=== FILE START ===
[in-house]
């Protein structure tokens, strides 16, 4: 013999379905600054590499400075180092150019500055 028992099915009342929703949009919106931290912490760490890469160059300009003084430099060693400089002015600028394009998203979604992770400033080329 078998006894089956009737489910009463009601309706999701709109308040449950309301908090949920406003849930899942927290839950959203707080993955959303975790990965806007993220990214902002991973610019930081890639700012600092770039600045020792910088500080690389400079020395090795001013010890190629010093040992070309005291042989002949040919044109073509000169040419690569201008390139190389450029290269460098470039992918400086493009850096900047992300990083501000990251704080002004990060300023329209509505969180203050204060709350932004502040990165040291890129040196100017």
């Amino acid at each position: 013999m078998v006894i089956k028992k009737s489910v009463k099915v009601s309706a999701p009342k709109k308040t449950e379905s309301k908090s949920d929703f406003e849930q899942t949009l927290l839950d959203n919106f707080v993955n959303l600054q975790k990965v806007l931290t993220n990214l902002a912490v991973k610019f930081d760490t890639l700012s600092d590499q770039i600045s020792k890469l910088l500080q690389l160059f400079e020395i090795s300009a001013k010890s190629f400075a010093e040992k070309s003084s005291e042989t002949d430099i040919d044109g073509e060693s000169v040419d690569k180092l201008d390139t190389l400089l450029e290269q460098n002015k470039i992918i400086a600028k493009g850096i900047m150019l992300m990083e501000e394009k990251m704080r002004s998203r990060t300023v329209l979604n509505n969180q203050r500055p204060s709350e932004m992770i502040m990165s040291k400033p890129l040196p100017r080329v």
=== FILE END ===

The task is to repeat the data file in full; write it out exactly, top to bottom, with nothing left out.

[in-house]
């Protein structure tokens, strides 16, 4: 013999379905600054590499400075180092150019500055 028992099915009342929703949009919106931290912490760490890469160059300009003084430099060693400089002015600028394009998203979604992770400033080329 078998006894089956009737489910009463009601309706999701709109308040449950309301908090949920406003849930899942927290839950959203707080993955959303975790990965806007993220990214902002991973610019930081890639700012600092770039600045020792910088500080690389400079020395090795001013010890190629010093040992070309005291042989002949040919044109073509000169040419690569201008390139190389450029290269460098470039992918400086493009850096900047992300990083501000990251704080002004990060300023329209509505969180203050204060709350932004502040990165040291890129040196100017």
């Amino acid at each position: 013999m078998v006894i089956k028992k009737s489910v009463k099915v009601s309706a999701p009342k709109k308040t449950e379905s309301k908090s949920d929703f406003e849930q899942t949009l927290l839950d959203n919106f707080v993955n959303l600054q975790k990965v806007l931290t993220n990214l902002a912490v991973k610019f930081d760490t890639l700012s600092d590499q770039i600045s020792k890469l910088l500080q690389l160059f400079e020395i090795s300009a001013k010890s190629f400075a010093e040992k070309s003084s005291e042989t002949d430099i040919d044109g073509e060693s000169v040419d690569k180092l201008d390139t190389l400089l450029e290269q460098n002015k470039i992918i400086a600028k493009g850096i900047m150019l992300m990083e501000e394009k990251m704080r002004s998203r990060t300023v329209l979604n509505n969180q203050r500055p204060s709350e932004m992770i502040m990165s040291k400033p890129l040196p100017r080329v």